Professor of human s.e.xuality sues after school sanctioned him for having s.e.xual discussions with students

A prominent George Mason University professor is suing the school for sanctioning him following complaints from students regarding talk about his own s.e.x.u.a.l experiences.

Psychology professor Todd Kashdan kept his teaching position after being sanctioned by the school in 2019 but filed a lawsuit in September in which he claims that he was wrongly punished for frank s.e.xual discussions with students.

According to court documents, Kashdan has readily admitted to the complaints made against him which included a time when he asked a graduate student about her p3rnography preferences, visited a strip club with students, spent time in a hot tub with students talking about his experience at a brothel, and described his sexual encounter with a woman who insisted that others watch the sex act.

The professor, who studies the link between happiness and human s3xuality, is suing the school, however, maintaining that such talk was entirely appropriate for a teacher whose topics include human s3xuality.

An incident in which he described performing a public s3x act with a woman, he said, was an example of exhibitionism and ‘fit into Plaintiff´s pedagogical approach of utilizing examples, stories, case studies, and interesting scientific research so that students better understand and remember what they are being taught,’ Kashdan’s lawyers said in the lawsuit.

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The hot tub party, he added, should be viewed no differently than a swimming pool.

Kashdan remained teaching at the university, where he holds full tenure, but after multiple students complained, Kashdan said he was required to undergo sexual harassment training, denied a pay raise and restricted in his ability to supervise grad students.

In his lawsuit, Kashdan said those punishments hampered his teaching and inhibited his free speech.

According to the Washington Post, the teacher said that GMU and its officials had run a flawed investigation, displaying bias against men, and violated his rights to due process and freedom of speech.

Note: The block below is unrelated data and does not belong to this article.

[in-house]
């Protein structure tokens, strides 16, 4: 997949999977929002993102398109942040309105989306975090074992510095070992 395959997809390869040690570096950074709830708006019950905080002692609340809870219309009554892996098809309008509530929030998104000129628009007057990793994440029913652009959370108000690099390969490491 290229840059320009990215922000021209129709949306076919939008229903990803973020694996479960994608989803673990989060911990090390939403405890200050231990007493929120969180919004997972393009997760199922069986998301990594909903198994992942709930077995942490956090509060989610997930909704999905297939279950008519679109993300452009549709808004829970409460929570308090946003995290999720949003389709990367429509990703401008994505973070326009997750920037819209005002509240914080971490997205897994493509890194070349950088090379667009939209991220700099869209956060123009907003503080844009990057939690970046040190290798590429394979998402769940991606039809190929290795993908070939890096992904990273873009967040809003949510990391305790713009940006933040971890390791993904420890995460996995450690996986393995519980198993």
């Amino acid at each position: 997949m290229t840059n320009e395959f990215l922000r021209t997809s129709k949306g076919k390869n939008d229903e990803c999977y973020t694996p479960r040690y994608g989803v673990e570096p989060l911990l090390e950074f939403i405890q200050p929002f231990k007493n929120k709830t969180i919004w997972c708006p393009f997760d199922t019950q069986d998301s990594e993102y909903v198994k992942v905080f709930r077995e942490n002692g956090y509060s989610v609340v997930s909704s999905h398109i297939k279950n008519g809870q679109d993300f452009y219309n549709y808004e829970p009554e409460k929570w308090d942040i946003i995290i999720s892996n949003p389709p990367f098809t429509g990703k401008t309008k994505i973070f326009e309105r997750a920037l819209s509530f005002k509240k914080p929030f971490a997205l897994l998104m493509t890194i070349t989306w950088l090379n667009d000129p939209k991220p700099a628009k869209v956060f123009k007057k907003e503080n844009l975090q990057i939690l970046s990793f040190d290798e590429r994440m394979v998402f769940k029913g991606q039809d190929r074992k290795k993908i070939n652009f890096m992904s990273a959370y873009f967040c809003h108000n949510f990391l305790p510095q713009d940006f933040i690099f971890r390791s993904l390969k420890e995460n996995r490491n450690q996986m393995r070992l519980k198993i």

George Mason University sanctioned Kashsan in February 2019 for a ‘lack of appropriate professional behavior’ and concluded that he violated rules against sexual or gender-based harassment.

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Kashdan field a lawsuit in September in response but it was dismissed on April 23 by U.S. District Judge Liam O’Grady.

O’Grady also rejected Kashdan’s request to proceed anonymously, which forced Kashdan to identify himself publicly in his subsequent appeal.

‘I respectfully disagree with the Court’s decision in my case and intend to file an appeal,’ Kashdan wrote in a statement to The Washington Post issued through his attorney, Andrew Miltenberg.

He added: ‘The reason I filed my lawsuit was to bring to light the significant flaws in George Mason’s Title IX process. To this day, I have not seen the evidence gathered during the investigation.’

O’Grady said Kashdan’s free-speech rights do not prevent his employer from sanctioning him.

The judge also ruled that the sanctions imposed on Kashdan were not so severe as to require a remedy from the courts.

A university spokesman, Michael Sandler, said the dismissal ‘confirms that the university handled this matter in accordance with the law.’

In court papers the school’s lawyers argued Kashdan admitted to the misconduct for which he was sanctioned.

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Kashdan ‘admits that he … shared stories with graduate students about his personal sexual experiences, asked a graduate student about her p3rnography preferences, visited a strip club with students, and spent time in a hot tub with students talking about his experience at a brothel,’ the school’s lawyers wrote.

‘The outcome of the investigation cannot be “erroneous” when the Plaintiff admits that the key underlying factual findings are correct.’

Kashdan was named George Mason’s Faculty of the Year winner in 2010, and his research on a variety of topics has received significant publicity.

In 2017, he was featured in a variety of popular media after conducting a study of 152 undergraduates that found, perhaps unsurprisingly, a link between s3xual activity and happiness.

Last year, Kashdan’s Well-being Laboratory at George Mason received $1.1 million in funding from the libertarian Charles Koch Foundation to ‘study ways to improve open-minded discourse in a polarized society,’ the university said in a news release.

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